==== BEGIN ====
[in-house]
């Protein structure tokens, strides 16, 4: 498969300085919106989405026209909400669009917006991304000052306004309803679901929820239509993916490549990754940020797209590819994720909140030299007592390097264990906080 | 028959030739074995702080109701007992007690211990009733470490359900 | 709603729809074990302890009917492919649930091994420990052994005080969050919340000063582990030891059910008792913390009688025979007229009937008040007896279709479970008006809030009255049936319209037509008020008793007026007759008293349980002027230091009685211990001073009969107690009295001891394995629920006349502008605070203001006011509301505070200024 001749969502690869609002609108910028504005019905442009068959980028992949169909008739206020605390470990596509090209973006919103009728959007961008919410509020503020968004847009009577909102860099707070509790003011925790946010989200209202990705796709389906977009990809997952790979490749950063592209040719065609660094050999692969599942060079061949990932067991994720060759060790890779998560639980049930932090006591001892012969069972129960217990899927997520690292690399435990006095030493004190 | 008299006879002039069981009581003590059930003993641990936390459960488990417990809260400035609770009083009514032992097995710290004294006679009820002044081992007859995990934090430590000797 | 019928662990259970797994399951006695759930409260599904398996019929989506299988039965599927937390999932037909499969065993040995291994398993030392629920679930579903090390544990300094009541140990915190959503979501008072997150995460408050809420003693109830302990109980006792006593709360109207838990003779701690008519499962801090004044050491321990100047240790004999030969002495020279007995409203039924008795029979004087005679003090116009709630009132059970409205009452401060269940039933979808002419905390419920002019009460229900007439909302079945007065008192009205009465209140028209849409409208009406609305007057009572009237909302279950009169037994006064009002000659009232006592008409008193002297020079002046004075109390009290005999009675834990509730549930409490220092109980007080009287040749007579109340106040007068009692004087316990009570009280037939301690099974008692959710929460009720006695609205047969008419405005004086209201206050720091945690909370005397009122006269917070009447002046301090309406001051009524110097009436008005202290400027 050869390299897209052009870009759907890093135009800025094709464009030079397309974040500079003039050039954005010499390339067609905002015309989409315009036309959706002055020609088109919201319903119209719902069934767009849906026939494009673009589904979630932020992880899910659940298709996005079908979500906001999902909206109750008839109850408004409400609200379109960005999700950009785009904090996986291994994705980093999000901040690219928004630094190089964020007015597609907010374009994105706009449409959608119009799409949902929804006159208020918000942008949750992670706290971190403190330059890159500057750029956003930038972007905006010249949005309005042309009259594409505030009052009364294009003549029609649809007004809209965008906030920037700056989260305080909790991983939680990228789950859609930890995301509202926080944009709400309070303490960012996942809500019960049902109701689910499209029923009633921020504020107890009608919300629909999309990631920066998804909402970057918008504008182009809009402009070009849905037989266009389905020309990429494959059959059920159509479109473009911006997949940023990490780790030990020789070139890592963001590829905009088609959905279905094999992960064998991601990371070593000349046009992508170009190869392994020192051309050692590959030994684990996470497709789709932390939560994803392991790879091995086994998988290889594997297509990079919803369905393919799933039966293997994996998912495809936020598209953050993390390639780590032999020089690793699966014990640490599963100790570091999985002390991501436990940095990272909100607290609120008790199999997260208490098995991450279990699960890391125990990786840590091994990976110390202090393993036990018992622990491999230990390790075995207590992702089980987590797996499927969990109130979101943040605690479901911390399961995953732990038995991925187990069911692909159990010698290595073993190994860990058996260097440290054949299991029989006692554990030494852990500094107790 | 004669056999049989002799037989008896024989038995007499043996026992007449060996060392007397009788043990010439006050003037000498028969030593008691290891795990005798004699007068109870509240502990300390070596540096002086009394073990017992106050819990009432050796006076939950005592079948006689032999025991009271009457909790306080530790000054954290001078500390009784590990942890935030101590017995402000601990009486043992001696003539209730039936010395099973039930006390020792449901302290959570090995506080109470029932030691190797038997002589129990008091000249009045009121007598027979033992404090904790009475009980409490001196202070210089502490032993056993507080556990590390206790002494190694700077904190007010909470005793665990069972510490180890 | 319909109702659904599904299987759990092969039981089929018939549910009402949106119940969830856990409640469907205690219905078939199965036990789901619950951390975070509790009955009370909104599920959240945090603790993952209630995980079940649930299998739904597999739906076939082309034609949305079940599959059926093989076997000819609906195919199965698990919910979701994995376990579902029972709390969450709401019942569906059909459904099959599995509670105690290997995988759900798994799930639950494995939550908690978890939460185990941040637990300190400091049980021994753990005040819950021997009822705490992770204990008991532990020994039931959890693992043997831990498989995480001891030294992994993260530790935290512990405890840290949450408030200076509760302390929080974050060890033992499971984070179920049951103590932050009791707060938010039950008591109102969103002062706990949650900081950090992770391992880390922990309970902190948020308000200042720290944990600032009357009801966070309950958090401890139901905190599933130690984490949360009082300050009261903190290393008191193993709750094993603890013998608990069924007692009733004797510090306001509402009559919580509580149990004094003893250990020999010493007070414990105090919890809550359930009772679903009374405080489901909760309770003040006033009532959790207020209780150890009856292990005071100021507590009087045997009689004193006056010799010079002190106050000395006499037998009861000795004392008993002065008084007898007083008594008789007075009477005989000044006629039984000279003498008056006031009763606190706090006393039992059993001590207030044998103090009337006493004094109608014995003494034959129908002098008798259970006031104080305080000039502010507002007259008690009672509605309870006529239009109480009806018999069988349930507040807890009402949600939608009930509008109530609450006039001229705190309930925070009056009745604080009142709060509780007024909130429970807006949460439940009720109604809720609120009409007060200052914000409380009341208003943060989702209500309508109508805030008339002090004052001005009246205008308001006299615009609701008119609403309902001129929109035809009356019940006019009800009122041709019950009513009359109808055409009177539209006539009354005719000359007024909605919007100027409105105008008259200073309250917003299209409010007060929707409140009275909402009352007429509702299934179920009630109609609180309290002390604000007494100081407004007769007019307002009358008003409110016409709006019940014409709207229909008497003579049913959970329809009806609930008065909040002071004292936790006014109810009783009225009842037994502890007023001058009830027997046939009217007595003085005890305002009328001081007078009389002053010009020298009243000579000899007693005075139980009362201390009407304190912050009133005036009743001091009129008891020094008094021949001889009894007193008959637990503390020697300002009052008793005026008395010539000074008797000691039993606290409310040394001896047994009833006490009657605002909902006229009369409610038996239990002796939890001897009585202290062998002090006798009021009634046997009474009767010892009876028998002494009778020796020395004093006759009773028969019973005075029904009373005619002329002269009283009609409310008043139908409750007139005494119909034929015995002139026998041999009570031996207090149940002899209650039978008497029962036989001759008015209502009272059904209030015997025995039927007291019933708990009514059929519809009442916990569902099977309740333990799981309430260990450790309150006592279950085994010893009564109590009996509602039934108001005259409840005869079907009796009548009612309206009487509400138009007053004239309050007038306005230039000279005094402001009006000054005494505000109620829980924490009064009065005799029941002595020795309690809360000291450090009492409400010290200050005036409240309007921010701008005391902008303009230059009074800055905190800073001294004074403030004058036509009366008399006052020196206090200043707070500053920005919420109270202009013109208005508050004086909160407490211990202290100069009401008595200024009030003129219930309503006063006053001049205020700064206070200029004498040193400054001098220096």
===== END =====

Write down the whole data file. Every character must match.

[in-house]
């Protein structure tokens, strides 16, 4: 498969300085919106989405026209909400669009917006991304000052306004309803679901929820239509993916490549990754940020797209590819994720909140030299007592390097264990906080 | 028959030739074995702080109701007992007690211990009733470490359900 | 709603729809074990302890009917492919649930091994420990052994005080969050919340000063582990030891059910008792913390009688025979007229009937008040007896279709479970008006809030009255049936319209037509008020008793007026007759008293349980002027230091009685211990001073009969107690009295001891394995629920006349502008605070203001006011509301505070200024 001749969502690869609002609108910028504005019905442009068959980028992949169909008739206020605390470990596509090209973006919103009728959007961008919410509020503020968004847009009577909102860099707070509790003011925790946010989200209202990705796709389906977009990809997952790979490749950063592209040719065609660094050999692969599942060079061949990932067991994720060759060790890779998560639980049930932090006591001892012969069972129960217990899927997520690292690399435990006095030493004190 | 008299006879002039069981009581003590059930003993641990936390459960488990417990809260400035609770009083009514032992097995710290004294006679009820002044081992007859995990934090430590000797 | 019928662990259970797994399951006695759930409260599904398996019929989506299988039965599927937390999932037909499969065993040995291994398993030392629920679930579903090390544990300094009541140990915190959503979501008072997150995460408050809420003693109830302990109980006792006593709360109207838990003779701690008519499962801090004044050491321990100047240790004999030969002495020279007995409203039924008795029979004087005679003090116009709630009132059970409205009452401060269940039933979808002419905390419920002019009460229900007439909302079945007065008192009205009465209140028209849409409208009406609305007057009572009237909302279950009169037994006064009002000659009232006592008409008193002297020079002046004075109390009290005999009675834990509730549930409490220092109980007080009287040749007579109340106040007068009692004087316990009570009280037939301690099974008692959710929460009720006695609205047969008419405005004086209201206050720091945690909370005397009122006269917070009447002046301090309406001051009524110097009436008005202290400027 050869390299897209052009870009759907890093135009800025094709464009030079397309974040500079003039050039954005010499390339067609905002015309989409315009036309959706002055020609088109919201319903119209719902069934767009849906026939494009673009589904979630932020992880899910659940298709996005079908979500906001999902909206109750008839109850408004409400609200379109960005999700950009785009904090996986291994994705980093999000901040690219928004630094190089964020007015597609907010374009994105706009449409959608119009799409949902929804006159208020918000942008949750992670706290971190403190330059890159500057750029956003930038972007905006010249949005309005042309009259594409505030009052009364294009003549029609649809007004809209965008906030920037700056989260305080909790991983939680990228789950859609930890995301509202926080944009709400309070303490960012996942809500019960049902109701689910499209029923009633921020504020107890009608919300629909999309990631920066998804909402970057918008504008182009809009402009070009849905037989266009389905020309990429494959059959059920159509479109473009911006997949940023990490780790030990020789070139890592963001590829905009088609959905279905094999992960064998991601990371070593000349046009992508170009190869392994020192051309050692590959030994684990996470497709789709932390939560994803392991790879091995086994998988290889594997297509990079919803369905393919799933039966293997994996998912495809936020598209953050993390390639780590032999020089690793699966014990640490599963100790570091999985002390991501436990940095990272909100607290609120008790199999997260208490098995991450279990699960890391125990990786840590091994990976110390202090393993036990018992622990491999230990390790075995207590992702089980987590797996499927969990109130979101943040605690479901911390399961995953732990038995991925187990069911692909159990010698290595073993190994860990058996260097440290054949299991029989006692554990030494852990500094107790 | 004669056999049989002799037989008896024989038995007499043996026992007449060996060392007397009788043990010439006050003037000498028969030593008691290891795990005798004699007068109870509240502990300390070596540096002086009394073990017992106050819990009432050796006076939950005592079948006689032999025991009271009457909790306080530790000054954290001078500390009784590990942890935030101590017995402000601990009486043992001696003539209730039936010395099973039930006390020792449901302290959570090995506080109470029932030691190797038997002589129990008091000249009045009121007598027979033992404090904790009475009980409490001196202070210089502490032993056993507080556990590390206790002494190694700077904190007010909470005793665990069972510490180890 | 319909109702659904599904299987759990092969039981089929018939549910009402949106119940969830856990409640469907205690219905078939199965036990789901619950951390975070509790009955009370909104599920959240945090603790993952209630995980079940649930299998739904597999739906076939082309034609949305079940599959059926093989076997000819609906195919199965698990919910979701994995376990579902029972709390969450709401019942569906059909459904099959599995509670105690290997995988759900798994799930639950494995939550908690978890939460185990941040637990300190400091049980021994753990005040819950021997009822705490992770204990008991532990020994039931959890693992043997831990498989995480001891030294992994993260530790935290512990405890840290949450408030200076509760302390929080974050060890033992499971984070179920049951103590932050009791707060938010039950008591109102969103002062706990949650900081950090992770391992880390922990309970902190948020308000200042720290944990600032009357009801966070309950958090401890139901905190599933130690984490949360009082300050009261903190290393008191193993709750094993603890013998608990069924007692009733004797510090306001509402009559919580509580149990004094003893250990020999010493007070414990105090919890809550359930009772679903009374405080489901909760309770003040006033009532959790207020209780150890009856292990005071100021507590009087045997009689004193006056010799010079002190106050000395006499037998009861000795004392008993002065008084007898007083008594008789007075009477005989000044006629039984000279003498008056006031009763606190706090006393039992059993001590207030044998103090009337006493004094109608014995003494034959129908002098008798259970006031104080305080000039502010507002007259008690009672509605309870006529239009109480009806018999069988349930507040807890009402949600939608009930509008109530609450006039001229705190309930925070009056009745604080009142709060509780007024909130429970807006949460439940009720109604809720609120009409007060200052914000409380009341208003943060989702209500309508109508805030008339002090004052001005009246205008308001006299615009609701008119609403309902001129929109035809009356019940006019009800009122041709019950009513009359109808055409009177539209006539009354005719000359007024909605919007100027409105105008008259200073309250917003299209409010007060929707409140009275909402009352007429509702299934179920009630109609609180309290002390604000007494100081407004007769007019307002009358008003409110016409709006019940014409709207229909008497003579049913959970329809009806609930008065909040002071004292936790006014109810009783009225009842037994502890007023001058009830027997046939009217007595003085005890305002009328001081007078009389002053010009020298009243000579000899007693005075139980009362201390009407304190912050009133005036009743001091009129008891020094008094021949001889009894007193008959637990503390020697300002009052008793005026008395010539000074008797000691039993606290409310040394001896047994009833006490009657605002909902006229009369409610038996239990002796939890001897009585202290062998002090006798009021009634046997009474009767010892009876028998002494009778020796020395004093006759009773028969019973005075029904009373005619002329002269009283009609409310008043139908409750007139005494119909034929015995002139026998041999009570031996207090149940002899209650039978008497029962036989001759008015209502009272059904209030015997025995039927007291019933708990009514059929519809009442916990569902099977309740333990799981309430260990450790309150006592279950085994010893009564109590009996509602039934108001005259409840005869079907009796009548009612309206009487509400138009007053004239309050007038306005230039000279005094402001009006000054005494505000109620829980924490009064009065005799029941002595020795309690809360000291450090009492409400010290200050005036409240309007921010701008005391902008303009230059009074800055905190800073001294004074403030004058036509009366008399006052020196206090200043707070500053920005919420109270202009013109208005508050004086909160407490211990202290100069009401008595200024009030003129219930309503006063006053001049205020700064206070200029004498040193400054001098220096």